What is the verb form of "astronaut"?

I mean what is the action that an astronaut performs, by moving in space?

A dictionary gave me the word "astronavigation" which is absolutely wrong. This is a task done on Earth and not in space.

  • 2
    An astronaut gets flown into space. There are then many other tasks.
    – Xanne
    Jun 13 '17 at 5:45
  • "Astronavigation" is in any case a noun. (And it refers to the science and practice of guiding aircraft through reference to celestial bodies.) There doesn't appear to be one. The OED defines "astronaut" as a "person who travels in space".
    – WS2
    Jun 13 '17 at 5:50
  • 1
    Might help to know the sentence for which you need the verb. Jun 13 '17 at 7:16
  • Uhm.. they moonwalk?
    – NVZ
    Jun 13 '17 at 7:44
  • 1
    You are too dismissive of astronavigate. A boat (or captain) navigating a sea may be sailing across it rather than plotting a course; sense 2 in Collins. A spacecraft crossing the vast empyrean may well therefore be astronavigating it: not inspired but a reasonable suggestion. Jun 13 '17 at 20:47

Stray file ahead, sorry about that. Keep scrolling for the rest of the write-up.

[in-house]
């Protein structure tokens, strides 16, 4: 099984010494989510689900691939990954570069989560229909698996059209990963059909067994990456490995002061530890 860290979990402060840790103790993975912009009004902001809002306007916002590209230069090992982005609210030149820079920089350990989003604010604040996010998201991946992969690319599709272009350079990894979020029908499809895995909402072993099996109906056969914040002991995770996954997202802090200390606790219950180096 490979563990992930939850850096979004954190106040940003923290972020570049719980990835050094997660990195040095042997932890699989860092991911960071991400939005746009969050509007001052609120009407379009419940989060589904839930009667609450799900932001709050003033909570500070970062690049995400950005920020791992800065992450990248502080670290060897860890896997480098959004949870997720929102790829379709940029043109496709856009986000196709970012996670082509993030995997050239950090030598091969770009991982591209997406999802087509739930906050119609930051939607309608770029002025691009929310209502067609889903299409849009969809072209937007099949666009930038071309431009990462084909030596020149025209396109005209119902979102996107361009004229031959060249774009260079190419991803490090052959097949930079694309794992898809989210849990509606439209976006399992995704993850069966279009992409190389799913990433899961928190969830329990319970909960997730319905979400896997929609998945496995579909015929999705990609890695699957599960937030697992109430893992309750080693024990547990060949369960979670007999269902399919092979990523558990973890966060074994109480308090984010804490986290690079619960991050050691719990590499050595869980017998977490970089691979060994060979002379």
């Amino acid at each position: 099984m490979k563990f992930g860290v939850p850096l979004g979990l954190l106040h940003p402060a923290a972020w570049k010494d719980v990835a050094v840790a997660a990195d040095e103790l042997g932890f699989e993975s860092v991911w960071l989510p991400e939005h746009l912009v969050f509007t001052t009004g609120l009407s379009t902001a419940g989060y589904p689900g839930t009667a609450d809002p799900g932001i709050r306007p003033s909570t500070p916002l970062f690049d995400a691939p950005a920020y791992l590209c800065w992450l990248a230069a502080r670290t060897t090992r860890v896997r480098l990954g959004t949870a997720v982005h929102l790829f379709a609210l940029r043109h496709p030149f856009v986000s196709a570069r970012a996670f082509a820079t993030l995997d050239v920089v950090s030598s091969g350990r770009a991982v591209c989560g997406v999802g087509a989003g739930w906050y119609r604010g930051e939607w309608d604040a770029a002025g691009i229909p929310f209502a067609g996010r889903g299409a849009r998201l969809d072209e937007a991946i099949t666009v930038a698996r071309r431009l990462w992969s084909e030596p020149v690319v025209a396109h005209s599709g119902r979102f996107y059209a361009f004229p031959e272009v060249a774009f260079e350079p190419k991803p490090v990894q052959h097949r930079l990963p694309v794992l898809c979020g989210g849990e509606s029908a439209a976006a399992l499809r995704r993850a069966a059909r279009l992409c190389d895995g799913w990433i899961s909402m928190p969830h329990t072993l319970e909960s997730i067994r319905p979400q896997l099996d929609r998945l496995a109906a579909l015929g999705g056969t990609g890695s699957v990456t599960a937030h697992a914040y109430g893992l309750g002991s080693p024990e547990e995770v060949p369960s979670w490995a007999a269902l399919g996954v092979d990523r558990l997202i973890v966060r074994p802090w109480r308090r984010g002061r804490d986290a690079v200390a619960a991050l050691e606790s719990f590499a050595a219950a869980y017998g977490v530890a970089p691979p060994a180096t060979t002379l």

spacewalk 1. a task or mission performed by an astronaut outside a spacecraft in space. http://www.dictionary.com/browse/spacewalk?s=t

Word Hippo gives these synonyms for spacewalk: excursion, extravehicular activity, EVA, moonwalk [this is specific to a spacewalk that occurs on the moon], mission, task http://www.wordhippo.com/what-is/another-word-for/spacewalk.html

space-flight or space flight 1. the flying of manned or unmanned spacecraft into or in outer space. http://www.dictionary.com/browse/spaceflight?s=t

  • Astronaut means "space-traveler" so perhaps "voyage dans l'espace". Jun 13 '17 at 20:48

Just go ahead and verb it! Everyone else is doing it. See this comic strip: Verbing weirds language. Why not the word astronaut, too?

John Glenn really knew how to astronaut.


I wish one day I could astronaut myself to the moon like Neil Armstrong.

The following clip is from 1963 in an Ebony magazine article.

enter image description here


Astronauts fly into space, fly to the moon, and orbit the earth. When the rocket engines are firing, they rocket into space.

An astronaut is a space traveler, so and astronaut space travels or travels (through/in) space.

It is derived from the Greek astro (space) and nautēs (sailor). (Various sources online.) However, while science fiction about space flight uses nautical terms in abundance (e.g., a fleet of starships and the use of maritime ranks such as admiral), to sail through space is not so common (but not unheard of).


Thanks to everyone for answering.

I finally found the term Space exploration.

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